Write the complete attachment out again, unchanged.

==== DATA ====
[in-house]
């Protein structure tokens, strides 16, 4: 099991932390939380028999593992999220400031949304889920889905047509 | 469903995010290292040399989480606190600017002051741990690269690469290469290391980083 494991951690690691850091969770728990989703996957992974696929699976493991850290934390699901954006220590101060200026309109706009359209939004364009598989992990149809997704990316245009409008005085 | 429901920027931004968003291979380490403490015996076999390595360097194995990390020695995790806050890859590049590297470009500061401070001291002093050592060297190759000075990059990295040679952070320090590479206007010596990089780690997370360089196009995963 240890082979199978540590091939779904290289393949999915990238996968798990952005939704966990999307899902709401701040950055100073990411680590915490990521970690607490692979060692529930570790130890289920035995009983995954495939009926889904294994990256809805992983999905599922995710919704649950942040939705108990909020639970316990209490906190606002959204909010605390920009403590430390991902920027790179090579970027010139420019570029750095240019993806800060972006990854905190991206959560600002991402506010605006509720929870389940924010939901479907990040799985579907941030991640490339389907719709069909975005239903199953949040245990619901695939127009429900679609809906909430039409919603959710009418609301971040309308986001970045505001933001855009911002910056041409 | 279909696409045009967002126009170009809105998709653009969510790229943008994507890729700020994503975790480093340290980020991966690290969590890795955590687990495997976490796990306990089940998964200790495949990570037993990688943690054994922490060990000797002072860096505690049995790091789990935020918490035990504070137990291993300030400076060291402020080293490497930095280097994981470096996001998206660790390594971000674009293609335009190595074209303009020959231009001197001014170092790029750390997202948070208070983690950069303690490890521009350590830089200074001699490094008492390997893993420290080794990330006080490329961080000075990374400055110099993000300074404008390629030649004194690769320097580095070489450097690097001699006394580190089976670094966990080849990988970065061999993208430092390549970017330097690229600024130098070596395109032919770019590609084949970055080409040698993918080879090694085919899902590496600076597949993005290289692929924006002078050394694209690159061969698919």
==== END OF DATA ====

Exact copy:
[in-house]
């Protein structure tokens, strides 16, 4: 099991932390939380028999593992999220400031949304889920889905047509 | 469903995010290292040399989480606190600017002051741990690269690469290469290391980083 494991951690690691850091969770728990989703996957992974696929699976493991850290934390699901954006220590101060200026309109706009359209939004364009598989992990149809997704990316245009409008005085 | 429901920027931004968003291979380490403490015996076999390595360097194995990390020695995790806050890859590049590297470009500061401070001291002093050592060297190759000075990059990295040679952070320090590479206007010596990089780690997370360089196009995963 240890082979199978540590091939779904290289393949999915990238996968798990952005939704966990999307899902709401701040950055100073990411680590915490990521970690607490692979060692529930570790130890289920035995009983995954495939009926889904294994990256809805992983999905599922995710919704649950942040939705108990909020639970316990209490906190606002959204909010605390920009403590430390991902920027790179090579970027010139420019570029750095240019993806800060972006990854905190991206959560600002991402506010605006509720929870389940924010939901479907990040799985579907941030991640490339389907719709069909975005239903199953949040245990619901695939127009429900679609809906909430039409919603959710009418609301971040309308986001970045505001933001855009911002910056041409 | 279909696409045009967002126009170009809105998709653009969510790229943008994507890729700020994503975790480093340290980020991966690290969590890795955590687990495997976490796990306990089940998964200790495949990570037993990688943690054994922490060990000797002072860096505690049995790091789990935020918490035990504070137990291993300030400076060291402020080293490497930095280097994981470096996001998206660790390594971000674009293609335009190595074209303009020959231009001197001014170092790029750390997202948070208070983690950069303690490890521009350590830089200074001699490094008492390997893993420290080794990330006080490329961080000075990374400055110099993000300074404008390629030649004194690769320097580095070489450097690097001699006394580190089976670094966990080849990988970065061999993208430092390549970017330097690229600024130098070596395109032919770019590609084949970055080409040698993918080879090694085919899902590496600076597949993005290289692929924006002078050394694209690159061969698919």